6 Stunning Rainforests You Won't Believe You Don't Need a U.S. Passport to Reach

When you think "rainforest," you probably think tropical -- of giant ferns and exotic flowers and big cats. You probably also think international. But you should know that you can hike through rainy, emerald surrounds right here in North America. We found six of the world's best rainforests where, instead of a U.S. passport, all you'll need is a well-developed sense of adventure. Have intrepidity, will travel.

1. Hoh Rain Forest, Pacific Northwest

Hall of Mosses, Olympic National Park (Photo courtesy John Walker)

The Pacific Northwest is home to the super green, incredibly beautiful Hoh Rain Forest, set on the western edge of Olympic National Park near Forks, Washington. If you're wondering what happens when it rains 12 to 14 feet each year, here's your answer: lush, temperate rain forest grows all around, filling the acres with deciduous trees, endless green canopies, and coniferous evergreens. Moss, epiphytes and ferns blanket almost every surface. You'll feel like you've fallen into a misty, slightly enchanted fairy tale.

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2. El Yunque National Forest, Puerto Rico

River in El Yunque Rainforest (Photo courtesy Doreeno)

The only true, tropical rain forest in the U.S. National Park system, El Yunque National Forest occupies 29,000 picturesque acres on Puerto Rico's eastern coast. Though it's one of the nation's smallest forests, its rainforest classification means that El Yunque is one of the most biodiverse spots in the United States. Trails wind their way through historic landmarks, scenic viewpoints, creeks and rivers. And if the scenery isn't enough to draw you in, a good guide will help you spot the hundreds of animal species that make their home here.

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3. Hawaii Volcanoes National Park, Big Island

Lush tropical rainforest of Hawaii Volcanoes National Park (Photo courtesy Wasif Malik)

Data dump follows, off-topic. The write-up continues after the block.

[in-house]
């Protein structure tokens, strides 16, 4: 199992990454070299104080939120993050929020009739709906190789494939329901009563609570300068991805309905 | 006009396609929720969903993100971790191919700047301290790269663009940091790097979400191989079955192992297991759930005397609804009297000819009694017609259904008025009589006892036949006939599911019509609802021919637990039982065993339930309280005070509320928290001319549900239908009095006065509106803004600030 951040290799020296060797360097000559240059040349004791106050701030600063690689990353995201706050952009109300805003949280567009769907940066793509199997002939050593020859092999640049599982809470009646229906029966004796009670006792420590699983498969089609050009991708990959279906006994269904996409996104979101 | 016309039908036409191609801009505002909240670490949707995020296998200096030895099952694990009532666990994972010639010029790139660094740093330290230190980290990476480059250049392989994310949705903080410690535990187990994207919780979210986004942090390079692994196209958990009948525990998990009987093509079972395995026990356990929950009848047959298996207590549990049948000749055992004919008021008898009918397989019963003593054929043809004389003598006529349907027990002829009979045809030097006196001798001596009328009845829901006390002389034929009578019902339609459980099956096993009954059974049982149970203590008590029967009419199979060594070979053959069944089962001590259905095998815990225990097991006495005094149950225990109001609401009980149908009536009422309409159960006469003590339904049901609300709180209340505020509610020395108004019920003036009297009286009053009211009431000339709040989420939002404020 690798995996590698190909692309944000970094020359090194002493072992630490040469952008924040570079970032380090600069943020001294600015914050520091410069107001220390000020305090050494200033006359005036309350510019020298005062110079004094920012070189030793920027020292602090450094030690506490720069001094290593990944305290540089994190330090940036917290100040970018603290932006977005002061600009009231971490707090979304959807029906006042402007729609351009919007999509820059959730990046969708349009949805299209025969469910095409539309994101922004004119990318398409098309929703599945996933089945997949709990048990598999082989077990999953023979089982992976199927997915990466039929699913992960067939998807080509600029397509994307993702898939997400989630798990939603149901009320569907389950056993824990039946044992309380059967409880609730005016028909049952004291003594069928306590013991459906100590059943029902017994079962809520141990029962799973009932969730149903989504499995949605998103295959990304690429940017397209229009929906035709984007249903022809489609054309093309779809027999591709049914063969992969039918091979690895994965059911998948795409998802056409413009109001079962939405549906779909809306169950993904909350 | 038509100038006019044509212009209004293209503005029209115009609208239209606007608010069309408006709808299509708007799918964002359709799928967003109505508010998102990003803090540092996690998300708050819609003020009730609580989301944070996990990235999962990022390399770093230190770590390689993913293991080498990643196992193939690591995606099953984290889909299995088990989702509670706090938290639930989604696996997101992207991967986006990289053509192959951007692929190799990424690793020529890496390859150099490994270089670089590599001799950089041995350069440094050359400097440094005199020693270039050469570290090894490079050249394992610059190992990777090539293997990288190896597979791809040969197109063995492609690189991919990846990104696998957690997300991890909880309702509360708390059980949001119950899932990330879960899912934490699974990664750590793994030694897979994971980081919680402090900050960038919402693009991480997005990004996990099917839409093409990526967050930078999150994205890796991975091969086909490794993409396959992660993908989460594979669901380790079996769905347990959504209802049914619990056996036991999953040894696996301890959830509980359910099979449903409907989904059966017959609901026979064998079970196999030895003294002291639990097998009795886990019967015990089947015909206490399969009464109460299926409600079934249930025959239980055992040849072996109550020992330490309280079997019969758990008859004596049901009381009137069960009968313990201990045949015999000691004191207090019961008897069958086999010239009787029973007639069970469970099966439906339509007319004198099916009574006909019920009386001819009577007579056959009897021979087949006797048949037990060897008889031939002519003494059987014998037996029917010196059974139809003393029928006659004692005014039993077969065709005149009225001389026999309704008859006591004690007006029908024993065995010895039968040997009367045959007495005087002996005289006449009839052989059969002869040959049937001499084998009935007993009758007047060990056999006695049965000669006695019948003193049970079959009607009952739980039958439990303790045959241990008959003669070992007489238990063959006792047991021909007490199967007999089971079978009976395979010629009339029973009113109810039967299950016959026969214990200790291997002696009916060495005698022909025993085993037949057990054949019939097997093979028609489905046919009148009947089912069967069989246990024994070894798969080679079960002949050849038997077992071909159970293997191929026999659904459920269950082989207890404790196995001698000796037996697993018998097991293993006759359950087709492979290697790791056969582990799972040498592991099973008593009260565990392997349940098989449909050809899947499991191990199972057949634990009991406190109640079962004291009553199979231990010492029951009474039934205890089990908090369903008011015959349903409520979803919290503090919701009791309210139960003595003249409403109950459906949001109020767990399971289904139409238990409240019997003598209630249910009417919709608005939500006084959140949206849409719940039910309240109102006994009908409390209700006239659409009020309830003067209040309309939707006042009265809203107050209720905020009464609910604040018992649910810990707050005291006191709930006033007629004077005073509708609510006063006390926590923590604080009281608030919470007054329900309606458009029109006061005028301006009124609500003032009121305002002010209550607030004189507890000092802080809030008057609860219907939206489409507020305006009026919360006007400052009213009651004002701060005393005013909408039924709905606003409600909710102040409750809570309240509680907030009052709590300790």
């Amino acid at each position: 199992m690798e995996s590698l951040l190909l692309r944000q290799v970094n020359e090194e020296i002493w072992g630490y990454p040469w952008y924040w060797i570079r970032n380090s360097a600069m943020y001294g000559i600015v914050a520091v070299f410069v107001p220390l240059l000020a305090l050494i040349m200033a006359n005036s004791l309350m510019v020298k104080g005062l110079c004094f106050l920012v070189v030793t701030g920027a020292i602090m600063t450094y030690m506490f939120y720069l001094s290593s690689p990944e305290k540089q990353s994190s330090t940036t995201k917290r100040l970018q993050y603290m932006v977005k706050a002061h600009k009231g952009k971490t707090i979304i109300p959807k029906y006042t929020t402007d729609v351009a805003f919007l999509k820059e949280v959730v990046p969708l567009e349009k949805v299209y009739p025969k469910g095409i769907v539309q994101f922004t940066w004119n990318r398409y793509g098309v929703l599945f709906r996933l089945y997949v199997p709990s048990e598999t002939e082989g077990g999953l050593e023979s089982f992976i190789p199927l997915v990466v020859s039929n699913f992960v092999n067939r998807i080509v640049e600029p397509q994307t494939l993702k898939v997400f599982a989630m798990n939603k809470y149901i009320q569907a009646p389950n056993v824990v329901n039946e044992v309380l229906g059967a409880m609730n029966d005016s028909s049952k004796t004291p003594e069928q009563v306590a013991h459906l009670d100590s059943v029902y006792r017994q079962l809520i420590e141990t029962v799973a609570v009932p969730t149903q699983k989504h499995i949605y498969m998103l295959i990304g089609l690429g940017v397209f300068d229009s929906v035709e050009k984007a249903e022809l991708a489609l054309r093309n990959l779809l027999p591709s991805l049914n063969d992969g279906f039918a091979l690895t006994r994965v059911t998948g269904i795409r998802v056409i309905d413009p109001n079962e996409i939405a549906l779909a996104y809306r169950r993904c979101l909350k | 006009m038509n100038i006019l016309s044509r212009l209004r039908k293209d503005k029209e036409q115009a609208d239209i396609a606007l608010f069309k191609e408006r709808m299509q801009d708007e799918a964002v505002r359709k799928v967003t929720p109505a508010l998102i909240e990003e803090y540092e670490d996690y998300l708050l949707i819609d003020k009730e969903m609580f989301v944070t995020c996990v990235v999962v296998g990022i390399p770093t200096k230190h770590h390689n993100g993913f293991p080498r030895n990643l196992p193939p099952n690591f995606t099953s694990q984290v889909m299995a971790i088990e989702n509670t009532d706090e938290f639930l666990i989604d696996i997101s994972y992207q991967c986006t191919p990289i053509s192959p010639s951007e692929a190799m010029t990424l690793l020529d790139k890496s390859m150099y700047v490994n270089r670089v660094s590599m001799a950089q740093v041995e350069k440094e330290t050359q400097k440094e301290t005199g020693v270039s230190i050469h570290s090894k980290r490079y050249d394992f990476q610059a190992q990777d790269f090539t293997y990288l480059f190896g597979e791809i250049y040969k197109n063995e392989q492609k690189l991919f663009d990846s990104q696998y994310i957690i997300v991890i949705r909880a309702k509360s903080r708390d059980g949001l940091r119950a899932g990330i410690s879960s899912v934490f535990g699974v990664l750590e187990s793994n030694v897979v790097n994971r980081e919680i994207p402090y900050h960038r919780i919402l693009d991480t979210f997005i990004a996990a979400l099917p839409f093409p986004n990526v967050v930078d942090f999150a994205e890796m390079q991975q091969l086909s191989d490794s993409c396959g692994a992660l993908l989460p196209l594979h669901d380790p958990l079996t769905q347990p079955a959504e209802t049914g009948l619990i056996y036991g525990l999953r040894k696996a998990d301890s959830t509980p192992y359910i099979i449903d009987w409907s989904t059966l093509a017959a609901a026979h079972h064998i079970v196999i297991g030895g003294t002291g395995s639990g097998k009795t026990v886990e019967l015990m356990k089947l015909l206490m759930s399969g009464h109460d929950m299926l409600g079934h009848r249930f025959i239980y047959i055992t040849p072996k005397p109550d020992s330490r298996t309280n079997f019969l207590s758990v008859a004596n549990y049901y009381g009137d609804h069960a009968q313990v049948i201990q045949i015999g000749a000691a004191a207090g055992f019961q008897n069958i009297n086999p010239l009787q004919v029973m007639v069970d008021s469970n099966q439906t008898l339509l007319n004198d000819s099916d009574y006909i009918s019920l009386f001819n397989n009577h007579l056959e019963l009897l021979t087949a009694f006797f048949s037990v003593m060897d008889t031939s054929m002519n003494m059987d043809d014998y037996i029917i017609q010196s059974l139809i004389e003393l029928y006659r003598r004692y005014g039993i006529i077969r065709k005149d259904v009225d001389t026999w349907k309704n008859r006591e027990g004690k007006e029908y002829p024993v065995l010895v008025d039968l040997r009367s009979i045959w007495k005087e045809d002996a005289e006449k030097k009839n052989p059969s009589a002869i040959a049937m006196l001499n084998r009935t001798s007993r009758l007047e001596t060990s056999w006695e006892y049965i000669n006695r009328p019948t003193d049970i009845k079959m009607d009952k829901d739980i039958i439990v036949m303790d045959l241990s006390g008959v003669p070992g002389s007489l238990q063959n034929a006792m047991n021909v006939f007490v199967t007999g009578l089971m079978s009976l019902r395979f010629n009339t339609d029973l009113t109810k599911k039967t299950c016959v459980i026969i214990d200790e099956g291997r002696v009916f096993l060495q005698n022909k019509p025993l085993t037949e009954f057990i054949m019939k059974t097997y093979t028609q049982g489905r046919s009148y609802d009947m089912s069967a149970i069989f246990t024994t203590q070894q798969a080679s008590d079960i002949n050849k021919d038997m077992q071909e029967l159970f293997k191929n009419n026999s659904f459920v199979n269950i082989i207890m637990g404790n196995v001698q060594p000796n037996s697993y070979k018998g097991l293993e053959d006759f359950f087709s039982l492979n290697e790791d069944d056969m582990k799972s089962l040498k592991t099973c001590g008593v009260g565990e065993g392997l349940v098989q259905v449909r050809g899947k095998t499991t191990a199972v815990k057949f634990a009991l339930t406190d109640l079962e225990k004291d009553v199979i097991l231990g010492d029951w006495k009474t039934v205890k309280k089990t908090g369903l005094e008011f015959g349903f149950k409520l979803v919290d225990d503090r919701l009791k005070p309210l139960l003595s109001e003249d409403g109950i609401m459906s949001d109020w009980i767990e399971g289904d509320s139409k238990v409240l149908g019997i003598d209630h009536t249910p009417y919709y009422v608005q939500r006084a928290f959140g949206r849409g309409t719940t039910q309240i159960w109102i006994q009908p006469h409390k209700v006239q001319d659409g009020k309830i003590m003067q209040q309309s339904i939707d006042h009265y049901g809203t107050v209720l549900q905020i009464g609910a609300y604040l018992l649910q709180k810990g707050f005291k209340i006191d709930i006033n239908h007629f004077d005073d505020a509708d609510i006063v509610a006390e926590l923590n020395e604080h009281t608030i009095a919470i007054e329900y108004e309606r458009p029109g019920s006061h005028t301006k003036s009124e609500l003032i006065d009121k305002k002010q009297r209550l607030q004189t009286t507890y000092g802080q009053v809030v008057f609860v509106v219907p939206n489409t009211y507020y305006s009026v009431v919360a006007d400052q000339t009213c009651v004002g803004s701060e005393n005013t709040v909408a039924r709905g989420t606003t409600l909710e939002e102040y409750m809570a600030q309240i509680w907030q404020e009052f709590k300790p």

El Yunque might be the only official rain forest in the U.S. – true rainforests receive 100-plus inches of rain a year -- but Hawaii Volcanoes National Park comes pretty close. Located 30 miles south of Hilo, on the Big Island, this incredible national park is home to some pretty spectacular sights, among them petroglyphs, dusty deserts, active volcanoes, a walk-in lava tube, and, you guessed it, emerald green rainforests. For an incredible experience, take the Thurston Lava Tube hike, which wends first through a 500-year-old lava cave before spilling into tropical rainforest.

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4. Southern Appalachians, North Carolina Mountains

Upper Desoto Falls in the Chattahoochee National Forest (Photo courtesy Jeff Gunn)

The Pacific Northwest isn't the only place in the continental United States where you can explore the rain forest. Perched high in the North Carolina mountains, temperate rainforest sweeps through Great Smoky Mountains National Park and the Pisgah, Nantahala, and Chattahoochee National Forests. Here, ethereal mists drape over red spruce, Fraser fir, yellow birch, and mountain maple, and cool mountain streams gurgle over mossy stones and tumble into melodic waterfalls. This is one of those places that open the eyes to the beauty of your own backyard. 

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5. Virgin Islands National Park, St. John

Rainforest overlooking Trunk Bay, St. John

The U.S. Virgin Islands are best known for their aquamarine waters and white-sand beaches, but one of St. John's best-kept secrets is that rich, lush rainforest towers over those same waters and beaches. Often cozying right up to the coast, the Virgin Islands National Park hosts miles of hiking trails that weave through subtropical wet forest -- with 55 inches of annual rainfall, it's not quite wet enough to be officially classified as rainforest -- where you'll spot an incredible diversity of plants and animals (not to mention scenic views).

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6. Great Bear Rainforest, British Columbia

Barnard Harbour, in Great Bear Rainforest (Photo courtesy Dogwood Initiative)

Americans don't need a passport to go to Canada (you will need an enhanced driver's license), which makes Great Bear Rainforest, the world's largest intact rainforest, the perfect choice to round out our list. Located on the western coast of British Columbia -- an under--two-hour flight from Vancouver -- this spectacular forest is named for its residents, among them grizzlies and Kermode (Spirit) bears, a white-furred sub-species of black bear. Great Bear Rainforest is one of the world's most untouched environments, a completely raw landscape that has hardly changed in thousands of years.

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